Karim Bourti and Mohamed Sifaoui met in Paris in October 2002, at the trial of Algerian Islamist radicals who had terrorized the city with a series of 1995 bombings. Bourti, himself a militant Islamist, was attending the trial to support the defendants; Sifaoui, a journalist, was covering it for a Luxembourg newspaper. In furtive conversations at the hearings, the two men established that they had strikingly similar profiles: raised in the same neighborhood in Algiers, they had gone to the same high school and now both lived as exiles in France. Bourti took Sifaoui for a potential recruit; Sifaoui saw an opportunity to get a great story by infiltrating Bourti's circle, a cell of the al Qaeda-affiliated Salafist Group for Preaching and Combat (known by its French acronym, GSPC).

Bourti was no big fish; he ran a lucrative traffic in fake brand-name clothes and pressured Parisian imams to let him collect funds in their mosques. Still, as a mid-level GSPC operative, he might also have recruited and hosted terrorists traveling through Europe, including the shoe bomber Richard Reid. So for more than three months in 2002, Sifaoui, posing as a fellow radical, attended meetings with Bourti's associates in Paris and in London. Mes Frères Assassins is the diary of his imposture.

Sifaoui sets out to depict the daily workings of a jihadist cell in a non-Muslim country. This might seem like a modest goal, but since many of the operatives involved in the September 11 attacks and in the broader jihad emerged from groups such as Bourti's, the shadowy world of the radical rank-and-file deserves close attention.

In some ways, what Sifaoui finds is underwhelming. Bourti's militants do provide funds and moral support to imprisoned terrorists and logistical help to would-be militants. More often, however, they peddle their dogma like salesmen, distributing free dinners spiced with jihadist messages to the needy or delivering a dose of comfort and militant Islam to the sick in public hospitals. Petty cadres in a vast community of immigrants, they scheme to get a cut of their fellows' wages. Sifaoui follows them as they collect the zakat, a religious tax, in front of a Parisian mosque at the end of the holy month of Ramadan. One man's two-hour take: €1,000.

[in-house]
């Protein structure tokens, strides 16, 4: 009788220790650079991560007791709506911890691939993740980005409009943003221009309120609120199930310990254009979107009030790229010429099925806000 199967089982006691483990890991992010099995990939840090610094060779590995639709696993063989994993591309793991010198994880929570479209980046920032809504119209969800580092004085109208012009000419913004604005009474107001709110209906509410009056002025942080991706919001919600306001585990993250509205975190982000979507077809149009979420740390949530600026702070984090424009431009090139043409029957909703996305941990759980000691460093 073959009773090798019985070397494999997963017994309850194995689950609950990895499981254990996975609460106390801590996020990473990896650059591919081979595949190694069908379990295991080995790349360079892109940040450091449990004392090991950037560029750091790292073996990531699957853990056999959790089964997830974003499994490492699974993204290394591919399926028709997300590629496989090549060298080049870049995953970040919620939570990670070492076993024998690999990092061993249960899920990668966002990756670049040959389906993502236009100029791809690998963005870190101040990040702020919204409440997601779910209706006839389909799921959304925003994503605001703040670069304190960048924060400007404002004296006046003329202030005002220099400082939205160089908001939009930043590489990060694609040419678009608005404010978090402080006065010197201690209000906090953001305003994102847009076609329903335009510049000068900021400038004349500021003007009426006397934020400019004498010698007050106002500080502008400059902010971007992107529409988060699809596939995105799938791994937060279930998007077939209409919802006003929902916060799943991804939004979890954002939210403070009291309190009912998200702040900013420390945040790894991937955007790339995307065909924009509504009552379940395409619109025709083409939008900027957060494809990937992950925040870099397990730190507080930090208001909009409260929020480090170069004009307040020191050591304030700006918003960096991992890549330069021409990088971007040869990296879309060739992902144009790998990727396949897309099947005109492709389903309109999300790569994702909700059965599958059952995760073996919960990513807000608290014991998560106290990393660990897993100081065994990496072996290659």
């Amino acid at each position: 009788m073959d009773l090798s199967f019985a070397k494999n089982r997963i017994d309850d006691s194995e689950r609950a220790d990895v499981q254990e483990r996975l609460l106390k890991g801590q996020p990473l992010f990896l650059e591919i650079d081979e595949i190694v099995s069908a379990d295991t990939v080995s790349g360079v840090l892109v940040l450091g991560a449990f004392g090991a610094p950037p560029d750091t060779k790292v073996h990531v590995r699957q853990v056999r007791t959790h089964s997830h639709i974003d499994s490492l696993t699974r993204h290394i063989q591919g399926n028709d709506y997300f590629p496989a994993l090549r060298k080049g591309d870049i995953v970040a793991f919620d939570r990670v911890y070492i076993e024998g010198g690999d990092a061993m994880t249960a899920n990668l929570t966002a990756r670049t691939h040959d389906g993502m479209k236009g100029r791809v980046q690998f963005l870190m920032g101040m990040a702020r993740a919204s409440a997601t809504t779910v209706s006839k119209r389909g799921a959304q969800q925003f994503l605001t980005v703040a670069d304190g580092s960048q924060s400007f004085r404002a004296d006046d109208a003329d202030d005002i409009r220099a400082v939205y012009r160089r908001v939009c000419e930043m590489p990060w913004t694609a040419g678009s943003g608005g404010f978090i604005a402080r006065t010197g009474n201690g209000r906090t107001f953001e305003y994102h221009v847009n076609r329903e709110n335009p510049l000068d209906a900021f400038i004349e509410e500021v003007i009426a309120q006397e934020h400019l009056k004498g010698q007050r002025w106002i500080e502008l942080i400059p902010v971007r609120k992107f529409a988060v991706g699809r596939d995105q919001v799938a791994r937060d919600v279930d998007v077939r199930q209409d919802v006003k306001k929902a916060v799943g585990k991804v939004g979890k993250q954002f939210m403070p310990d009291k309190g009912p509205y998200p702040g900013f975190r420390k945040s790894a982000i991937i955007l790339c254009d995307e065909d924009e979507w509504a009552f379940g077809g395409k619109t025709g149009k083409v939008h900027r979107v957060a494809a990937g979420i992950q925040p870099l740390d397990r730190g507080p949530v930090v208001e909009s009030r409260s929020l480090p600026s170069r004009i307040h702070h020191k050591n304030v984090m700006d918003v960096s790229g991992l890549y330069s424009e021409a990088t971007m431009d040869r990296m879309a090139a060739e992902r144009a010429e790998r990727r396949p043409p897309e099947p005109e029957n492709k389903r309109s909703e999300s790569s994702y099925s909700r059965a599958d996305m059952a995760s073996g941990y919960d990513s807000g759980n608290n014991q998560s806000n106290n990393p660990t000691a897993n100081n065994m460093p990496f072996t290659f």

Political Islam comes in many flavors, and this one has the bitter taste of exile. Composed of members of the Algerian diaspora radicalized by the civil war at home and by the success of Iranian revolutionaries and the Afghan mujahideen, the GSPC is not unlike Malaysia's Jemaah Islamiyah (JI) -- a group drawn from mostly Indonesian immigrants who have fled poverty and political oppression. Whereas Hamas, Hezbollah, and many other Islamist groups constitute armed wings of broad social movements, the GSPC and JI are much smaller and more self-contained. They operate with a few resolute members accountable to no broader constituency. Retaliatory blows after September 11, 2001, may have shaken the architecture of global Islamist terrorism, but small clusters like these are still dangerous. Empowered by modern technologies of communication and destruction, they are autonomous and strategically unfocused, and thus elusive and unpredictable.


The roots of the GSPC lie in the several million economic immigrants who began to leave northern Africa for Europe when decolonization began in the 1960s. Islamism came to France with this diaspora, but its current virulence cannot be explained by uprootedness alone. The GSPC gets its edge from the trauma of the Algerian civil war, which has pitted a repressive military regime against religious radicals and has accounted for more than 100,000 deaths since the early 1990s. Some of those who fled the violence brought its baggage with them. The intolerance they encountered in France fed their rage, while the peaceful majority in their new communities looked the other way and condoned the radicals' tactics. State terror and exile defined the basic matrix that bred Bourti's cell.